I recently heard it said, and I have often thought the same myself, that prayer, or more specifically, Mass, is repetitive. Having recently come home from Lourdes I could say that my experience of praying the Rosary is definitely repetitive. I am not even sure if I manage to think too much about saying all those words. Sometimes I am just drawing a blank.
In the last chapter of Sing a New Song: A Christian Vocation Timothy Radcliffe OP reflects that repetition is not always the bad thing that everyone sees it to be. When I am in love I tell someone 'I love them' many times a day. I may also tell everyone else lots too, and I am sure they appreciate that! It is not enough to say 'I love you' once.
GK Chesterton argues, says Radcliffe, that repetition is characteristic of the vitality of children who like the same stories again and again, not because they are bored or unimaginative, but because they delight in life. Chesterton writes:
Because children have abounding vitality, because they are in spirit fierce and free, therefore they want things repeated and unchanged. They always say, 'Do it again'; and the grown up person does it again and again until he is nearly dead, for grown up people are not strong enough to exult in monotony. But perhaps God is strong enough to exult in monotony. It is possible that God says every morning, 'Do it again' to the sun; and every evening, 'Do it again,' to the moon. It may not be automatic necessities that make all daisies alike; it may be that God makes each daisy separately, but has never got tired of making them. It may be that He has the eternal appetite of infancy; for we have sinned and grown old, and our Father is younger than we. The repetition in nature may not be mere recurrence; it may be a theatrical encore. Heaven may encore the bird who laid an egg.'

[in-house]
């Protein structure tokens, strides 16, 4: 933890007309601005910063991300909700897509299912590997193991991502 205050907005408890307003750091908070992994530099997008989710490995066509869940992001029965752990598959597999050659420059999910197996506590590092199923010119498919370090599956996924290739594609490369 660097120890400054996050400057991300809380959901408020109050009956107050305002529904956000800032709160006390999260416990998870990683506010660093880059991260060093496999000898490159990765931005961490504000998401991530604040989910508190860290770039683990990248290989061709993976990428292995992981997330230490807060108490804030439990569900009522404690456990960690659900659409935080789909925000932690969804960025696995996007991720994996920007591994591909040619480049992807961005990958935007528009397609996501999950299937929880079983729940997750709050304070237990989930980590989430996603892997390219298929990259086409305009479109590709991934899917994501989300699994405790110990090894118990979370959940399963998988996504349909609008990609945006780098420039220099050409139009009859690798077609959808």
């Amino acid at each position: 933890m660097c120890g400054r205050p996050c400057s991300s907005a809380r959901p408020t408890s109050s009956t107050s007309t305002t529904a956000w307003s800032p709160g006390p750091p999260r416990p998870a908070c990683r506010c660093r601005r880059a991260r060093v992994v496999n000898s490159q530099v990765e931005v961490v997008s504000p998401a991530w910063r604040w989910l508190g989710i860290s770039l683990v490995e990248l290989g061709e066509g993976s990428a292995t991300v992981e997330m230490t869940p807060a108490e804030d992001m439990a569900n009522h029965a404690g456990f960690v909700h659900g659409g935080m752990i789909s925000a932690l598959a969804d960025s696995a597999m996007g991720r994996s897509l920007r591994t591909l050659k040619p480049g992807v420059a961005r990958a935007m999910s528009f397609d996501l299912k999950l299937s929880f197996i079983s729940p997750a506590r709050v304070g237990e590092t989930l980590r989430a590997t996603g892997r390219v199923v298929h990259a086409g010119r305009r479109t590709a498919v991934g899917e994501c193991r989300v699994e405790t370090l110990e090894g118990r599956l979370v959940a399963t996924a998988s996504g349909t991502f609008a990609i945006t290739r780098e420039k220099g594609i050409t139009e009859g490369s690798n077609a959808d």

Why should prayer be about thinking? Simon Tugwell OP wrote: 'I do not think about my friend when he is there beside me; I am far too busy enjoying his presence. It is when he is absent that I will start to think about him. Thinking about God all too easily leads us to treat him as if he were absent. But he is not absent'